ST. PAUL -- If the worst is behind them -- and that remains a big if -- then perhaps the best is yet to come for the 2005-06 Bruins. Last night, at least, things got a little better.
''It's a step," said coach Mike Sullivan. ''It's a step in the right direction."
It was a baby step, a 3-2 win over the not-so-wild Minnesota Wild, the key blow coming with 8:58 remaining in the third period when newcomer Marco Sturm deflected home a long-range David Tanabe wrister to break a 2-2 deadlock.
The win, only their 11th this season, broke a three-game losing streak and inched the Bruins to within 4 points of the eighth and final playoff spot in the Eastern Conference. Typically, mid-December is too early to be concerned with postseason placement, but the front half of the season has been so grim for the Black and Gold that they already find themselves in a footrace for the nearly-all-inclusive playoffs.
A few more wins like last night, and they'll at least make themselves relevant again. After relevance, who knows, perhaps even respectability in the Eastern Conference.
''Our best 60 minutes in a long time," said netminder Andrew Raycroft, who stopped 29 shots en route to picking up only his fifth win of the season. ''It might have been our best 60 minutes of the season."
The lineup had some jump. There was no sign of the dead legs that carried the Bruins lethargically through the previous three games (0-2-1). Perhaps it was the day of rest Sullivan gave them Monday, after they suffered their embarrassing OT loss to the Coyotes the day before.
''It was like we were playing to win out there," said Tom Fitzgerald, who added a key assist to a Sergei Samsonov strike when he subbed for Glen Murray on a line change. ''We were playing to win, going after it, rather than having that mind-set of being afraid to lose. It's a big difference."
Sturm, now with four goals in his six games as a Bruin since the deal that sent team captain Joe Thornton to San Jose, struggled out from the goal line to be in position as Tanabe unloaded his wrister from just inside the blue line. Netminder Manny Fernandez had no look at the puck, unable to get glove or pad on it as Sturm used the inside of his right thigh to angle it home.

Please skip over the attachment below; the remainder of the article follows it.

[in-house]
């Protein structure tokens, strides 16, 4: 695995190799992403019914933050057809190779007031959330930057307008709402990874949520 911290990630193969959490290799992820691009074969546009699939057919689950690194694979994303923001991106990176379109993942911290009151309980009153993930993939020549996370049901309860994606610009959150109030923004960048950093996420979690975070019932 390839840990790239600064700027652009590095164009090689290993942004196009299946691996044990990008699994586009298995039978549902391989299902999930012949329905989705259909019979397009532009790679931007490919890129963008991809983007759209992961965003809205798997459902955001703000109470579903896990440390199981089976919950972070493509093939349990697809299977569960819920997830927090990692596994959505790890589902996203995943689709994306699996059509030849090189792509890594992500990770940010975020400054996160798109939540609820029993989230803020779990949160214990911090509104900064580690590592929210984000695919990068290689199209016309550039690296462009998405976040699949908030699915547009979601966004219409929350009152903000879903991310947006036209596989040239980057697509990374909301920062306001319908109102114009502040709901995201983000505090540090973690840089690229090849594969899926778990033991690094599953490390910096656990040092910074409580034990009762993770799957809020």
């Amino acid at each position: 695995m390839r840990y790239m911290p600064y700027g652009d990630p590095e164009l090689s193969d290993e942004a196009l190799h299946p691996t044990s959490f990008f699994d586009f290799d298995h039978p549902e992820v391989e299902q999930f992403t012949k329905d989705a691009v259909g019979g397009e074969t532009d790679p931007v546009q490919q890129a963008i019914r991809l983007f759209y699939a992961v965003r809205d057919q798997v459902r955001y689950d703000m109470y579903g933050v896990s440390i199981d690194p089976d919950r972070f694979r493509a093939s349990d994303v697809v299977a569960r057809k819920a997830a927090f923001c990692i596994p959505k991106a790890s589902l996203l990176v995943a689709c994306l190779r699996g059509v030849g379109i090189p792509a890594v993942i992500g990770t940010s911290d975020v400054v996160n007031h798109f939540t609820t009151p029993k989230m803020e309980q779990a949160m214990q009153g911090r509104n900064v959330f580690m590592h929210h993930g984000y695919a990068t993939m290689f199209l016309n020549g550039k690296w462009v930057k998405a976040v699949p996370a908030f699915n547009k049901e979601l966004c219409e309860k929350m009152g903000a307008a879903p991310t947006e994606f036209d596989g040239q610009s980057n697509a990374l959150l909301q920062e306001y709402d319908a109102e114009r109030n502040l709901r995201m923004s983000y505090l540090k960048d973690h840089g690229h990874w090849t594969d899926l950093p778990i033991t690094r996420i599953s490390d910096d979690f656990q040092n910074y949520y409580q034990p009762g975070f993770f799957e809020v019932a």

''Ugly goals -- that's what we've got to get," said Raycroft. ''We haven't had many of those this year, and we haven't had many breaks at all. We got the ugly ones, a crazy bounce and some deflections. We got some breaks. It's a huge difference."
''Against the Wild," added Sturm, whose speed is an element the Bruins were desperately in need of prior to the trade, ''you always score the garbage goals, and it happened again. But I thought we deserved this win -- we played hard."
Sullivan also made a key strategic change in the third period, one he'll likely employ again tomorrow night in Calgary. For the first time this season, he asked assistant coach Wayne Cashman, who normally watches from the press box and journeys to the dressing room with advice between periods, to join him behind the bench for the final 20 minutes.
To have the veteran Cashman back there, said Sullivan, added energy and positive reinforcement that the head coach felt was invaluable.
''I thought we could utilize his energy for the third period," said Sullivan. ''At that point, I'm more concerned about line matches -- I can't see everything -- and I thought he brought a lot of energy. He's invaluable [in the press box]. He sees a lot there and helps us make adjustments. But his insight on the bench, and being positive all the time, that's just a great way to motivate people."
Former Bruin Brian Rolston gave the Wild a 1-0 lead midway through the first period, connecting for a power-play goal off a dandy backhand drop pass feathered by a charging Marc Chouinard. Only 90 seconds later, Patrice Bergeron knotted it when he barreled into the slot and cashed in a puck that came his way via a fluky carom off the rear boards.
Samsonov's goal in the second, a tip of Fitzgerald's half-slapper, provided a 2-1 lead, but that was negated on another Wild power-play strike, ex-Bruin Randy Robitaille roofing a rebound of a steaming Kurtis Foster slapper.
''We've coined a phrase here the last few days, and that's, 'Hunt pucks down!' " said Tanabe. ''We want energy and intensity. We've begun to figure out that if we're going to win, we have to play extremely hard. If we go out and play our hearts out like that every night, then we'll get good results."